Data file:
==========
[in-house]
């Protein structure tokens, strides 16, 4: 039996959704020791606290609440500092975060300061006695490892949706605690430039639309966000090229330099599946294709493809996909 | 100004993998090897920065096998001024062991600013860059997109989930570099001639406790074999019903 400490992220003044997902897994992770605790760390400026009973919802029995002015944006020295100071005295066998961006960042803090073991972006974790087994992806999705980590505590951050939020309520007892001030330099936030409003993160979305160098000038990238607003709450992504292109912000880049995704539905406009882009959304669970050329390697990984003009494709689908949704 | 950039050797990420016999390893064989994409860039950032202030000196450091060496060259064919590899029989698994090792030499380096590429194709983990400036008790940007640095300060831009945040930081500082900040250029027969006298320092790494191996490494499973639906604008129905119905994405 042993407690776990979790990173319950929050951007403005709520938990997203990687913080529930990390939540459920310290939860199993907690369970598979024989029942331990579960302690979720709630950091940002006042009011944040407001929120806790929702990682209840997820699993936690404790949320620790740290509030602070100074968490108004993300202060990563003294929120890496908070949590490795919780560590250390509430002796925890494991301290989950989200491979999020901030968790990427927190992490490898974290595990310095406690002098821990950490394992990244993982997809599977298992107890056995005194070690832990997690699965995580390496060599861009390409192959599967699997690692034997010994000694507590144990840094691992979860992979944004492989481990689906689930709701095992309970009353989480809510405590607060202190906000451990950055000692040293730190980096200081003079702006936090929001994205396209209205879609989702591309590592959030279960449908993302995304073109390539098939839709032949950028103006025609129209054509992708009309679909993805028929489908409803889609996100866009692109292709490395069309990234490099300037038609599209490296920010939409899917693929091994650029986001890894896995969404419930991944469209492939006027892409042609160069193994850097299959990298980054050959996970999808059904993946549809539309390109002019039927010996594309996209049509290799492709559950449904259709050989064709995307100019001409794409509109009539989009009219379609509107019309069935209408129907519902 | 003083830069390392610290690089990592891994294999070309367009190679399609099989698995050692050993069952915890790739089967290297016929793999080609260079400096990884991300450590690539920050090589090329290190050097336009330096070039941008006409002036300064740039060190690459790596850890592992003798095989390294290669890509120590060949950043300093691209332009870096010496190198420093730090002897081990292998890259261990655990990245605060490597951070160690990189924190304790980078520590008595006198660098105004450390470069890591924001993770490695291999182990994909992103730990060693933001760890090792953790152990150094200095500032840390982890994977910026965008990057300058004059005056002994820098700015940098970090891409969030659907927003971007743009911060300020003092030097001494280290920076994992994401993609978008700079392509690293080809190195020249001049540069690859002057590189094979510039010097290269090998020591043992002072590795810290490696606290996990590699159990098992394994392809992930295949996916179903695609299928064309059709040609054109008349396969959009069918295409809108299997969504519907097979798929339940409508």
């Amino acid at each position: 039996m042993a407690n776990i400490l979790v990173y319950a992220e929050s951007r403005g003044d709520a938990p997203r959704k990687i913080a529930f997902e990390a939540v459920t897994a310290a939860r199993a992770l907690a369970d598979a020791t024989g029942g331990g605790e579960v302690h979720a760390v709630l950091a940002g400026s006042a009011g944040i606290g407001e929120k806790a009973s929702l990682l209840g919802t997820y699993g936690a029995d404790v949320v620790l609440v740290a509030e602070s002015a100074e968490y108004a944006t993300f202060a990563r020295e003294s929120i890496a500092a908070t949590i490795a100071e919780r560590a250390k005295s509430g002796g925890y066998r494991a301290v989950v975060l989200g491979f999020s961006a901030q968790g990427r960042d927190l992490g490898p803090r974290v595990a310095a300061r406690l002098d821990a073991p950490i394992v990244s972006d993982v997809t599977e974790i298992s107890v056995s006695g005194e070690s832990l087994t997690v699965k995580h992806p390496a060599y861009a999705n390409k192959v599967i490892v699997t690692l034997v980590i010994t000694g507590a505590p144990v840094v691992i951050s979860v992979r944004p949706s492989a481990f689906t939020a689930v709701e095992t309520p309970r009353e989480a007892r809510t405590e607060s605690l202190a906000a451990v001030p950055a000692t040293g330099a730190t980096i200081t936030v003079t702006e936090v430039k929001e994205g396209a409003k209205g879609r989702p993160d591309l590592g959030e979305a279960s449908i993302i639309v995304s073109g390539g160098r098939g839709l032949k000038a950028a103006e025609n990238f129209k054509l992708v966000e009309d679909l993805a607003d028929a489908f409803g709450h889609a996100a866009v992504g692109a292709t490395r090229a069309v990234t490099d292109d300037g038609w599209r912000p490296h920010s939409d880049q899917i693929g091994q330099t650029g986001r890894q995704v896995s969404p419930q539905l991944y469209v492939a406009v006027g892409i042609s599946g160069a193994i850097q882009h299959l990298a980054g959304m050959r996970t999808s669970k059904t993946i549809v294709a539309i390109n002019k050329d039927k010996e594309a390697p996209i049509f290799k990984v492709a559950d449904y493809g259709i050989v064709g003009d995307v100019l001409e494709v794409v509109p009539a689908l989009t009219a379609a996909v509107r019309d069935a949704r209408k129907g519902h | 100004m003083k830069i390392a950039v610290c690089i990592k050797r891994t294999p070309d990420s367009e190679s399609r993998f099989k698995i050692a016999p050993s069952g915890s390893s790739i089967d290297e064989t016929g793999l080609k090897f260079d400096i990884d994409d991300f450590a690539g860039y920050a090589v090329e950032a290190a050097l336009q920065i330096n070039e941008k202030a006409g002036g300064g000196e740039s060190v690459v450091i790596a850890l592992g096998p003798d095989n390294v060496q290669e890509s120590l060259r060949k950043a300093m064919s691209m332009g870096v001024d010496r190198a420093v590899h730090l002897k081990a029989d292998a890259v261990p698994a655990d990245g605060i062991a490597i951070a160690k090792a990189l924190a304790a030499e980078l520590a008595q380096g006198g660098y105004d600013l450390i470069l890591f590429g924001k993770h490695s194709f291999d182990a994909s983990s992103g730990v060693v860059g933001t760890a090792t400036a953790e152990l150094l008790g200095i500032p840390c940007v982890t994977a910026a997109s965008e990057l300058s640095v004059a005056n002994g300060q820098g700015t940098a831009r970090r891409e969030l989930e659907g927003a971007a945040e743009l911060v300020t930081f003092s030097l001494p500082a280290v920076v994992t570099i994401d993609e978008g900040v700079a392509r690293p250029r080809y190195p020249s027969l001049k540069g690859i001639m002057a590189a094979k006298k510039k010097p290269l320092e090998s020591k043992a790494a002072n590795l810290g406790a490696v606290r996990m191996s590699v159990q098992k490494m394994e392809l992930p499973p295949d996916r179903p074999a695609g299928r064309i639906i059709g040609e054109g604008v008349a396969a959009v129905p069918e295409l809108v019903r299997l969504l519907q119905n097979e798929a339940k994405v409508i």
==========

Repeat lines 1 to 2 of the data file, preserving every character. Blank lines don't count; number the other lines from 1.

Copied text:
[in-house]
């Protein structure tokens, strides 16, 4: 039996959704020791606290609440500092975060300061006695490892949706605690430039639309966000090229330099599946294709493809996909 | 100004993998090897920065096998001024062991600013860059997109989930570099001639406790074999019903 400490992220003044997902897994992770605790760390400026009973919802029995002015944006020295100071005295066998961006960042803090073991972006974790087994992806999705980590505590951050939020309520007892001030330099936030409003993160979305160098000038990238607003709450992504292109912000880049995704539905406009882009959304669970050329390697990984003009494709689908949704 | 950039050797990420016999390893064989994409860039950032202030000196450091060496060259064919590899029989698994090792030499380096590429194709983990400036008790940007640095300060831009945040930081500082900040250029027969006298320092790494191996490494499973639906604008129905119905994405 042993407690776990979790990173319950929050951007403005709520938990997203990687913080529930990390939540459920310290939860199993907690369970598979024989029942331990579960302690979720709630950091940002006042009011944040407001929120806790929702990682209840997820699993936690404790949320620790740290509030602070100074968490108004993300202060990563003294929120890496908070949590490795919780560590250390509430002796925890494991301290989950989200491979999020901030968790990427927190992490490898974290595990310095406690002098821990950490394992990244993982997809599977298992107890056995005194070690832990997690699965995580390496060599861009390409192959599967699997690692034997010994000694507590144990840094691992979860992979944004492989481990689906689930709701095992309970009353989480809510405590607060202190906000451990950055000692040293730190980096200081003079702006936090929001994205396209209205879609989702591309590592959030279960449908993302995304073109390539098939839709032949950028103006025609129209054509992708009309679909993805028929489908409803889609996100866009692109292709490395069309990234490099300037038609599209490296920010939409899917693929091994650029986001890894896995969404419930991944469209492939006027892409042609160069193994850097299959990298980054050959996970999808059904993946549809539309390109002019039927010996594309996209049509290799492709559950449904259709050989064709995307100019001409794409509109009539989009009219379609509107019309069935209408129907519902 | 003083830069390392610290690089990592891994294999070309367009190679399609099989698995050692050993069952915890790739089967290297016929793999080609260079400096990884991300450590690539920050090589090329290190050097336009330096070039941008006409002036300064740039060190690459790596850890592992003798095989390294290669890509120590060949950043300093691209332009870096010496190198420093730090002897081990292998890259261990655990990245605060490597951070160690990189924190304790980078520590008595006198660098105004450390470069890591924001993770490695291999182990994909992103730990060693933001760890090792953790152990150094200095500032840390982890994977910026965008990057300058004059005056002994820098700015940098970090891409969030659907927003971007743009911060300020003092030097001494280290920076994992994401993609978008700079392509690293080809190195020249001049540069690859002057590189094979510039010097290269090998020591043992002072590795810290490696606290996990590699159990098992394994392809992930295949996916179903695609299928064309059709040609054109008349396969959009069918295409809108299997969504519907097979798929339940409508």